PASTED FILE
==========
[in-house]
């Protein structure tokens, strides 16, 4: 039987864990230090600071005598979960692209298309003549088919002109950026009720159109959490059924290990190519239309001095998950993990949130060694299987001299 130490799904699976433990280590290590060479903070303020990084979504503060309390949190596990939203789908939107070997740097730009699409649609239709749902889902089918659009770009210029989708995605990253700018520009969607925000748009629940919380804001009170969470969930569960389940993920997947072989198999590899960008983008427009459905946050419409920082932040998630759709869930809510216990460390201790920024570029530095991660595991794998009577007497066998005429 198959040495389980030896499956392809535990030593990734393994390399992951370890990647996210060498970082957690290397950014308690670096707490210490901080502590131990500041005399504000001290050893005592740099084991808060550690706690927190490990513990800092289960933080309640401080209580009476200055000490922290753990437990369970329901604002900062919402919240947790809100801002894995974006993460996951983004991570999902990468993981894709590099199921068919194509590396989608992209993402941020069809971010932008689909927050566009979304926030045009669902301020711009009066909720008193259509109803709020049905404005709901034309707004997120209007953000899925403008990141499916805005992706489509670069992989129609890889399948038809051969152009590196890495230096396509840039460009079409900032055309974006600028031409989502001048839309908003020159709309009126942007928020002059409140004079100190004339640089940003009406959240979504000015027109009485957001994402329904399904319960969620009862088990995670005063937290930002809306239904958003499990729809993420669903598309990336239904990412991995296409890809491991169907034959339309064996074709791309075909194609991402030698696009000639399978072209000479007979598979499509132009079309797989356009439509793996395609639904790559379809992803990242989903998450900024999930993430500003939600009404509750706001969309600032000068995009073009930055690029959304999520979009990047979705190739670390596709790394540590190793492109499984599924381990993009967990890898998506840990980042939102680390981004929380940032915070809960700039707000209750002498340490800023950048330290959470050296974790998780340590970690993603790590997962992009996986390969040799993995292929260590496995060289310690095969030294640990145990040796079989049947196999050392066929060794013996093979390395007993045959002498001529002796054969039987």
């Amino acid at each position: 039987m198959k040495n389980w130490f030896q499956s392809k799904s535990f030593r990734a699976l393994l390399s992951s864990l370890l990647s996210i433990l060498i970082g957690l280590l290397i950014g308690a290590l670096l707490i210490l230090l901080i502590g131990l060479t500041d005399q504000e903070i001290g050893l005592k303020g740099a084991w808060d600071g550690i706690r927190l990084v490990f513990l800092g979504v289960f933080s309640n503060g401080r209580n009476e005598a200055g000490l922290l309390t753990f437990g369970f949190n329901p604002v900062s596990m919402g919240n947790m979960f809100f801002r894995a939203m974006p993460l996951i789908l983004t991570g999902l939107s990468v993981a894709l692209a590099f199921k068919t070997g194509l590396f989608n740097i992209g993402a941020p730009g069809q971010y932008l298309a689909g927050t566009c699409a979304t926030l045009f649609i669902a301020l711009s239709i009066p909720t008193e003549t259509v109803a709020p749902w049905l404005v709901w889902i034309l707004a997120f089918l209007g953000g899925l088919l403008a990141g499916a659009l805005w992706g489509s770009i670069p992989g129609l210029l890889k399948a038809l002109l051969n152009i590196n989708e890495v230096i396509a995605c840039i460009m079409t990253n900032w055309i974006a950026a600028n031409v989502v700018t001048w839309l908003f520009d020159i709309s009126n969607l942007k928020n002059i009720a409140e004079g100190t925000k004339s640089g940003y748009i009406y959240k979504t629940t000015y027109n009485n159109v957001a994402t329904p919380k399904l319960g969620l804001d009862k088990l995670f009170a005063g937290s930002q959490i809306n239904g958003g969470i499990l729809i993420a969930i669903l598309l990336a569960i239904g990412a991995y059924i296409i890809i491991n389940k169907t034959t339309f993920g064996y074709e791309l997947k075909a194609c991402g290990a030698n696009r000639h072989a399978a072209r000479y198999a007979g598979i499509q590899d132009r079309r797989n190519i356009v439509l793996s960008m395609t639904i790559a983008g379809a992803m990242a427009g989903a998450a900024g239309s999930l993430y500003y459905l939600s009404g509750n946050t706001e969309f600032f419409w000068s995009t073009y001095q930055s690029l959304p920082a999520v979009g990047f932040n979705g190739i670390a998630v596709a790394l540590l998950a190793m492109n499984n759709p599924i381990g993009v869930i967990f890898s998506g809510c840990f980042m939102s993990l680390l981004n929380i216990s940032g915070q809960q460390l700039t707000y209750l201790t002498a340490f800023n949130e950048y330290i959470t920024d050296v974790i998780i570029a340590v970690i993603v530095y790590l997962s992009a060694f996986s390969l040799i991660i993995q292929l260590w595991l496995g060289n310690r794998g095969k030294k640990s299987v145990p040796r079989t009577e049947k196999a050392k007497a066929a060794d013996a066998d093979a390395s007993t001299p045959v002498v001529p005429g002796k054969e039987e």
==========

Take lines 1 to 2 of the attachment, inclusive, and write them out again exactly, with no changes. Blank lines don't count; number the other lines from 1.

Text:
[in-house]
């Protein structure tokens, strides 16, 4: 039987864990230090600071005598979960692209298309003549088919002109950026009720159109959490059924290990190519239309001095998950993990949130060694299987001299 130490799904699976433990280590290590060479903070303020990084979504503060309390949190596990939203789908939107070997740097730009699409649609239709749902889902089918659009770009210029989708995605990253700018520009969607925000748009629940919380804001009170969470969930569960389940993920997947072989198999590899960008983008427009459905946050419409920082932040998630759709869930809510216990460390201790920024570029530095991660595991794998009577007497066998005429 198959040495389980030896499956392809535990030593990734393994390399992951370890990647996210060498970082957690290397950014308690670096707490210490901080502590131990500041005399504000001290050893005592740099084991808060550690706690927190490990513990800092289960933080309640401080209580009476200055000490922290753990437990369970329901604002900062919402919240947790809100801002894995974006993460996951983004991570999902990468993981894709590099199921068919194509590396989608992209993402941020069809971010932008689909927050566009979304926030045009669902301020711009009066909720008193259509109803709020049905404005709901034309707004997120209007953000899925403008990141499916805005992706489509670069992989129609890889399948038809051969152009590196890495230096396509840039460009079409900032055309974006600028031409989502001048839309908003020159709309009126942007928020002059409140004079100190004339640089940003009406959240979504000015027109009485957001994402329904399904319960969620009862088990995670005063937290930002809306239904958003499990729809993420669903598309990336239904990412991995296409890809491991169907034959339309064996074709791309075909194609991402030698696009000639399978072209000479007979598979499509132009079309797989356009439509793996395609639904790559379809992803990242989903998450900024999930993430500003939600009404509750706001969309600032000068995009073009930055690029959304999520979009990047979705190739670390596709790394540590190793492109499984599924381990993009967990890898998506840990980042939102680390981004929380940032915070809960700039707000209750002498340490800023950048330290959470050296974790998780340590970690993603790590997962992009996986390969040799993995292929260590496995060289310690095969030294640990145990040796079989049947196999050392066929060794013996093979390395007993045959002498001529002796054969039987």